A New York Times (NYT) pick for the best books of 2021.

The new novel from the author of Normal People.

Alice, a novelist, meets Felix, who works in a distribution warehouse, and asks him if he’d like to travel to Rome with her. In Dublin, her best friend Eileen is getting over a break-up and slips back into flirting with Simon, a man she has known since childhood.

Alice, Felix, Eileen and Simon are still young-but life is catching up with them. They desire each other, they delude each other, they get together, they break apart. They have sex, they worry about sex, they worry about their friendships and the world they live in. Are they standing in the last lighted room before the darkness, bearing witness to something? Will they find a way to believe in a beautiful world?

Afterparties: Stories, by Anthony Veasna So

Another NYT favourite to add to your reading list in 2022.

A vibrant story collection about Cambodian-American life–immersive and comic, yet unsparing–that offers profound insight into the intimacy of queer and immigrant communities

Appleseed by Matt Bell

Appleseed was also called out by the NYT in its list of best books for 2021.

A work of incandescent imagination (Karen Russell) from Young Lions Fiction Award-finalist Matt Bell, a breakout book that explores climate change, manifest destiny, humanity’s unchecked exploitation of natural resources, and the small but powerful magic contained within every single apple.

Bewilderment, by Richard Powers

Yet another NYT top choice.

Theo Byrne is a promising young astrobiologist who has found a way to search for life on other planets dozens of light years away. He is also the widowed father of a most unusual nine-year-old. His son Robin is funny, loving, and filled with plans. He thinks and feels deeply, adores animals, and can spend hours painting elaborate pictures. He is also on the verge of being expelled from third grade, for smashing his friend’s face with a metal thermos.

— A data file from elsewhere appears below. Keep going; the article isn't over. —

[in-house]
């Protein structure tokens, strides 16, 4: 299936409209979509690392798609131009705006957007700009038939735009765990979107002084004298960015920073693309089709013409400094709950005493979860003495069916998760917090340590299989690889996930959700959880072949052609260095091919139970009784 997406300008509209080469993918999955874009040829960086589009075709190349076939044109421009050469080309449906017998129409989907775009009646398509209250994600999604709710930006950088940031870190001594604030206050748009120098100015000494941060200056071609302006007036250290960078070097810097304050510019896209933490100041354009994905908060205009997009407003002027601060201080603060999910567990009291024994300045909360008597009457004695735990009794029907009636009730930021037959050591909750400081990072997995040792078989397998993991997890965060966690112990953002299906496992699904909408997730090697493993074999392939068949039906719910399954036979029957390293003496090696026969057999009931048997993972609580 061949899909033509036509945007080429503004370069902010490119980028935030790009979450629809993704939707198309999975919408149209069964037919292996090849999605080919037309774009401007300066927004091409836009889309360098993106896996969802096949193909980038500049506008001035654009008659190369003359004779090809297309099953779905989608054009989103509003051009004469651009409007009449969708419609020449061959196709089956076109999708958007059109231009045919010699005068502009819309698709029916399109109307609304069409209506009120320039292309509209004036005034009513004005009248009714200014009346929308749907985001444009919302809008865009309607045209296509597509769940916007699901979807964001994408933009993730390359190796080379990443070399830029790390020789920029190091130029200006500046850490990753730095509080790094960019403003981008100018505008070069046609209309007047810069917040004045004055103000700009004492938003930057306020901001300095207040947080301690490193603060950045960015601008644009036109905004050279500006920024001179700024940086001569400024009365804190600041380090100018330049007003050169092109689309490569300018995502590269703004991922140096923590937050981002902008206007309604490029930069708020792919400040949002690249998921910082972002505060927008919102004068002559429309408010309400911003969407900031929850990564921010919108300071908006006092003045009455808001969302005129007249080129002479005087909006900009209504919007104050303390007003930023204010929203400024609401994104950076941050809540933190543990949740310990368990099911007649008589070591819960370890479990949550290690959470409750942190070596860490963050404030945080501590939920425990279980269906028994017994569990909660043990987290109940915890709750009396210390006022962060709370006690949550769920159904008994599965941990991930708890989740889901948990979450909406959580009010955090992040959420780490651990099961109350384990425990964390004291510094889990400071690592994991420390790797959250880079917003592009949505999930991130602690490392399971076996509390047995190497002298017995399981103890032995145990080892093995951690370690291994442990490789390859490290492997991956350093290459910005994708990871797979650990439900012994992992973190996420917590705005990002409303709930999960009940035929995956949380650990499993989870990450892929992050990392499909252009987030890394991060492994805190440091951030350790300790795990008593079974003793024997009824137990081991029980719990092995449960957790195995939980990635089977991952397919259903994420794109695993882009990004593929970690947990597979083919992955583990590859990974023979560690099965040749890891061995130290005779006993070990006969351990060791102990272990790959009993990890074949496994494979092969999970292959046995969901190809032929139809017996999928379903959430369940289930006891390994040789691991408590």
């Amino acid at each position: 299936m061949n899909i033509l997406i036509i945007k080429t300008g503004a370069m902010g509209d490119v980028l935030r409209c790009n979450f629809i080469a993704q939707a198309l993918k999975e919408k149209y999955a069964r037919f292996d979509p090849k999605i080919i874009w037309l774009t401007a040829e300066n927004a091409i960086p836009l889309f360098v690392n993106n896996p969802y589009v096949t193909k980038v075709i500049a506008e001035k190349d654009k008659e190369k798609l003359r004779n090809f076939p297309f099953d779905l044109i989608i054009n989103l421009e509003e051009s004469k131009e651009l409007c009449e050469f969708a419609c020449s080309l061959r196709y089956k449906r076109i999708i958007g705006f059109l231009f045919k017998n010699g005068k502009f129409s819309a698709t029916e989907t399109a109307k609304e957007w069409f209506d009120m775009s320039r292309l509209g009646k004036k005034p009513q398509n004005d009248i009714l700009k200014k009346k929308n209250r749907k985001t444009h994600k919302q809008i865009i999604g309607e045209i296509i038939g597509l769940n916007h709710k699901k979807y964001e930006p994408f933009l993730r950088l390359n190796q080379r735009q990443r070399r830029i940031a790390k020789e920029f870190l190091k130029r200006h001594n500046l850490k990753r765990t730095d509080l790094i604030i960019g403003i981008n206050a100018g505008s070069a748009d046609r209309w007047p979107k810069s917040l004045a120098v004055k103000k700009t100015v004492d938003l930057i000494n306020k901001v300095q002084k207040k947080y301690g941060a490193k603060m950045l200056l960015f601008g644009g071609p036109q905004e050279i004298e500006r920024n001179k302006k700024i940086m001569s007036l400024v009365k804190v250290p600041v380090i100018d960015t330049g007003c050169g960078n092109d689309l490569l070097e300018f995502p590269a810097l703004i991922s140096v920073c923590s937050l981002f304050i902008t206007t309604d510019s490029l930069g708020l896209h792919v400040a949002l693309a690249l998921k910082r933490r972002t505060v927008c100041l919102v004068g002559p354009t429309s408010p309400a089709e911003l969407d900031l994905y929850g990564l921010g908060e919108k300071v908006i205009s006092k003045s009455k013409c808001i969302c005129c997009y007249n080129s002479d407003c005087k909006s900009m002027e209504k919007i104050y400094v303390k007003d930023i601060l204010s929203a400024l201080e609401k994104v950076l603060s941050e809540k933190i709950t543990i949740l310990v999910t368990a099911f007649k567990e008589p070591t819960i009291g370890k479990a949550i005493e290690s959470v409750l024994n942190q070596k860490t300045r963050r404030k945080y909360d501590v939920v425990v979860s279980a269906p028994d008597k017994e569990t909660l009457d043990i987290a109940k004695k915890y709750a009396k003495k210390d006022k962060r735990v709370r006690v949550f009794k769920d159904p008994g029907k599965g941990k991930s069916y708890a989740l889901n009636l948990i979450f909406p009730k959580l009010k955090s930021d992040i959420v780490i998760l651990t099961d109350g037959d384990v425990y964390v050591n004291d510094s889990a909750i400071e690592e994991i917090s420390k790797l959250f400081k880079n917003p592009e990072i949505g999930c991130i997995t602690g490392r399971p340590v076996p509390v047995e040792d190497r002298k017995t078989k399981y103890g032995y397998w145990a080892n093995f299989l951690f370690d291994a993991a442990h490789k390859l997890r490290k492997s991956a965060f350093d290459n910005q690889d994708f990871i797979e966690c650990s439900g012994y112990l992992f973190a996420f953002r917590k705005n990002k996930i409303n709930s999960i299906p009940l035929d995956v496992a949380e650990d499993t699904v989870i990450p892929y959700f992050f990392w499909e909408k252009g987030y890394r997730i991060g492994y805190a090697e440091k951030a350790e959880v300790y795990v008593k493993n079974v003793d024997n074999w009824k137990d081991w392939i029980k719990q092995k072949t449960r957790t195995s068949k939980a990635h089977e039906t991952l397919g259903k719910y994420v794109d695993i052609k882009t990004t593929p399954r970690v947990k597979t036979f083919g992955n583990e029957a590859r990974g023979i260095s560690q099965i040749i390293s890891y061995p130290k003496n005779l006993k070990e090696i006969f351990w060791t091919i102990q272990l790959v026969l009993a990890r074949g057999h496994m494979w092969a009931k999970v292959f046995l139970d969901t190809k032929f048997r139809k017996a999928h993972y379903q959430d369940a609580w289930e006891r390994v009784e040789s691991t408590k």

What can a father do, when the only solution offered to his rare and troubled boy is to put him on psychoactive drugs? What can he say when his boy comes to him wanting an explanation for a world that is clearly in love with its own destruction? The only thing for it is to take the boy to other planets, while all the while fostering his son’s desperate campaign to help save this one.

Detransition, Baby, by Torrey Peters

One more NYT best books of 2021 selection for your 2022 reading list.

Reese nearly had it all: a loving relationship with Amy, an apartment in New York, a job she didn’t hate. She’d scraped together a life previous generations of trans women could only dream of; the only thing missing was a child. Then everything fell apart and three years on Reese is still in self-destruct mode, avoiding her loneliness by sleeping with married men.

Somebody’s Land, by Adam Goodes, Ellie Laing and David Hardy

Sure, this is a children’s book. But one that has a lot of significance to Aussies of all ages. Best add it to your 2022 book list, yeah?

Somebody’s Land is an invitation to connect with First Nations culture, to acknowledge the hurt of the past, and to join together as one community with a precious shared history as old as time.

Adam Goodes and Ellie Laing’s powerful words and David Hardy’s pictures, full of life, invite children and their families to imagine themselves into Australia’s past – to feel the richness of our First Nations’ history, to acknowledge that our country was never terra nullius, and to understand what ‘welcome to our country’ really means.

Wild Abandon, by Emily Bitto

In the fall of 2011, a heartbroken young man flees Australia for the USA. Landing in the excessive, uncanny-familiar glamour and plenitude of New York City, Will makes a vow to say yes to everything that comes his way. By fate or random chance, Will’s journey takes him deep into the American heartland where he meets Wayne Gage, a fast-living, troubled Vietnam veteran, would-be spirit guide and collector of exotic animals. These two men in crisis form an unlikely friendship, but Will has no idea just how close to the edge Wayne truly is.

How We Love: Notes on a life, by Clementine Ford

A deeply personal exploration of love in all its forms from a feminist icon and bestselling author of Fight Like a Girl and Boys Will Be Boys.

Happy reading, pals.

This article on good books to read from 2021 and 2022 has been updated with more of the best titles to be released since its original publish date.

Log in to comment on this story!